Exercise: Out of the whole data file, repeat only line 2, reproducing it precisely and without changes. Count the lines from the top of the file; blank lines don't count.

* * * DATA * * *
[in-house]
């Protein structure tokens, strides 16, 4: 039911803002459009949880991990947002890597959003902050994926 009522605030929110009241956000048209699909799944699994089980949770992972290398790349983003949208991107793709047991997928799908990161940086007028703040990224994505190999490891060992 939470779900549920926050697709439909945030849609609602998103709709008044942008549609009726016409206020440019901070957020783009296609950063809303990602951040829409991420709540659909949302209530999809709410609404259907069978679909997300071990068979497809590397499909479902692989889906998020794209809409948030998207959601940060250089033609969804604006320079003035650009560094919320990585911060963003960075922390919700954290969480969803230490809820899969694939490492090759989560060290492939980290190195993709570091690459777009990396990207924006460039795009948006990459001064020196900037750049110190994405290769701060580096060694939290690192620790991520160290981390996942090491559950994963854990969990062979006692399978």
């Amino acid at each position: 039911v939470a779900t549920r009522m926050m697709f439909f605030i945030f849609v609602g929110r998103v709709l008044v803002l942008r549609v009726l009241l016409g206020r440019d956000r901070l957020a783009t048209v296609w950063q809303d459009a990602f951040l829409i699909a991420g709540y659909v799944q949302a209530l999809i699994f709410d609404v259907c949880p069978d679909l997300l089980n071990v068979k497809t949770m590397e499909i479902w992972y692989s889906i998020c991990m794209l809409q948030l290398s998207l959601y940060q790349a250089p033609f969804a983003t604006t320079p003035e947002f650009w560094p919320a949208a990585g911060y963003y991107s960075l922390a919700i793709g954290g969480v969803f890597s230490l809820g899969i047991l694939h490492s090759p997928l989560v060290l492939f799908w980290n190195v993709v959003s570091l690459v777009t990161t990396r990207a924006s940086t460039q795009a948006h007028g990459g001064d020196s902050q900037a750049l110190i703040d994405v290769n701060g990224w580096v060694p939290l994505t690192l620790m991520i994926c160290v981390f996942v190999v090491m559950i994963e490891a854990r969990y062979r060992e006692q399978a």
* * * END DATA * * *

């Protein structure tokens, strides 16, 4: 039911803002459009949880991990947002890597959003902050994926 009522605030929110009241956000048209699909799944699994089980949770992972290398790349983003949208991107793709047991997928799908990161940086007028703040990224994505190999490891060992 939470779900549920926050697709439909945030849609609602998103709709008044942008549609009726016409206020440019901070957020783009296609950063809303990602951040829409991420709540659909949302209530999809709410609404259907069978679909997300071990068979497809590397499909479902692989889906998020794209809409948030998207959601940060250089033609969804604006320079003035650009560094919320990585911060963003960075922390919700954290969480969803230490809820899969694939490492090759989560060290492939980290190195993709570091690459777009990396990207924006460039795009948006990459001064020196900037750049110190994405290769701060580096060694939290690192620790991520160290981390996942090491559950994963854990969990062979006692399978």